Again, I think the big takeaway here is that there are not hard and fast rules as to what post position might dictate. If you like a longshot that is competitive on figures, and projects to get a good trip, you definitely should not worry too much about where they are breaking from
One other component that I thought might be interesting to consider in looking at the Breeders’ Cup was how speed (or lack of speed) performs at various courses and distances at Keeneland (since 2016).
I have broken this section into some components. The first of which is where the runner is positioned at 2f into each race. I broke horses into various buckets including: were they the leader (0:leader) were they less than 1 length from the leaer (1: less than 1 lengths) and so on. I used this as a proxy for running style. You can read the top line in each section as “how often did a horse that led after 2f into the race win, come second, or come in third. I thought this might be valuable in potentially constructing exotic wagers or for those that like to bet WPS (no judgement).
It might not surprise people, but horses that lead after 2f in dirt sprint races (6f or 7f) tend to win more than their odds would imply (impact values of 1.45 for 6f races and 1.47 for 7f races). I think it’s also interesting to note that in 7f dirt races horses coming from just off the pace also tend to win more than the public expects. Overall here though, nothing that really isn’t expected.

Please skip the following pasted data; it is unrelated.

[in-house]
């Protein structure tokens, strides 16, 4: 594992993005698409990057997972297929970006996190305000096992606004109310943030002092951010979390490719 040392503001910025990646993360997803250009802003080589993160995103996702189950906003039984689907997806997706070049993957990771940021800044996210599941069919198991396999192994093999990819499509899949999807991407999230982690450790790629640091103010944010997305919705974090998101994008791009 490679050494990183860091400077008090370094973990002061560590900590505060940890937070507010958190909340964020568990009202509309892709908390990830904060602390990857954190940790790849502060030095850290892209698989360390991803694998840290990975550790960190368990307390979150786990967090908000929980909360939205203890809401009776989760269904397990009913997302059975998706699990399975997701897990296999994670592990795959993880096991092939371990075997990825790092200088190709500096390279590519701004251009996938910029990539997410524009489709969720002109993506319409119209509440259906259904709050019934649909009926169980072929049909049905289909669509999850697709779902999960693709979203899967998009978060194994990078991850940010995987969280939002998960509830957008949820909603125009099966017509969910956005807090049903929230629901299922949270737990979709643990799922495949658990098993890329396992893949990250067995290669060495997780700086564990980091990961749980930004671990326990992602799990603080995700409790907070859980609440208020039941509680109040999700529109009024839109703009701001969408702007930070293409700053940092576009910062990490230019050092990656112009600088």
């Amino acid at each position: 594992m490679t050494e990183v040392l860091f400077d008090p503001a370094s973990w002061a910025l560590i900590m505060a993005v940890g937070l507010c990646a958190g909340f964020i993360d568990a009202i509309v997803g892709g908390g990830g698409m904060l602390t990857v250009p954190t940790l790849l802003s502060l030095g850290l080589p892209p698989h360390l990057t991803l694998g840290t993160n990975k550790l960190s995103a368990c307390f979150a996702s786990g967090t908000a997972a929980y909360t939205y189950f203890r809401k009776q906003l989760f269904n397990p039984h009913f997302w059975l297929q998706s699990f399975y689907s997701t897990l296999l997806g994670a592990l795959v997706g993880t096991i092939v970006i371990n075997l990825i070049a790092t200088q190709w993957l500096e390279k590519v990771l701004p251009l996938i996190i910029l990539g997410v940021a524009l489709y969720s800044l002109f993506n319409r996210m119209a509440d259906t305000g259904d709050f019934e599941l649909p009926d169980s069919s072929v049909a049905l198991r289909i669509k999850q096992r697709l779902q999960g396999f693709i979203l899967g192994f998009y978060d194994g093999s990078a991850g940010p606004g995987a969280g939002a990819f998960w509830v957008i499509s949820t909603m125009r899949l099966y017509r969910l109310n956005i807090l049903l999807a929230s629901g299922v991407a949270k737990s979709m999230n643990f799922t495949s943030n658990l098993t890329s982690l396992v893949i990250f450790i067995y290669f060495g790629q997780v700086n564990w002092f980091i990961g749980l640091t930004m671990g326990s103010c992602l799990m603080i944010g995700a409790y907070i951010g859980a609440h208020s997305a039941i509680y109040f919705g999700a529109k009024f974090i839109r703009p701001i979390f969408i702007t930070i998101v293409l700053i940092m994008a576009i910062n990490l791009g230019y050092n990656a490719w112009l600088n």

More interesting is in 8f dirt races. Horses coming just off the pace win much more than the public expects them to as is evidenced by the 1.71 impact value for horses that are pressing the leader. Also in these races the public tends to underbet horses that come from 4 to 5 lengths out of “it” (for whatever that may be worth).
As distances get even longer in dirt races, the public appears to overbet leaders which may represent that distance is an equalizer, or may be due to smaller samples.
In somewhat surprising fashion, turf races may represent the same story.
It’s not very hard to believe that leaders in turf sprints tend to win more than their odds suggest. There isn’t much else to read into here as the public appears to bet horses coming from off the pace or further back in the field about to what they deserve to be bet.
As distances start to stretch longer, I find it very interesting that pace setters appear to be under bet. This may be an interesting angle to use to find value in turf routes (especially given the deluge of slow paces in American turf racing recently).
The trend is consistent across 8f, 8.5f, 9f and 9.5 furlong races. Runners who lead at the 2f mark of the race win more, and in some cases a lot more, than the public expects them to (see leaders in 8.5f races with a 1.92 impact value and 9.5f races with a 2.11 impact value).
The moral of the story here should really be that runners can win from anywhere, and with any running style. Trips and pace will probably heavily influence the outcomes of many of these races. However, speed in turf races, especially routes, seems to be discounted by the public and may be something to latch onto for the Breeders’ Cup.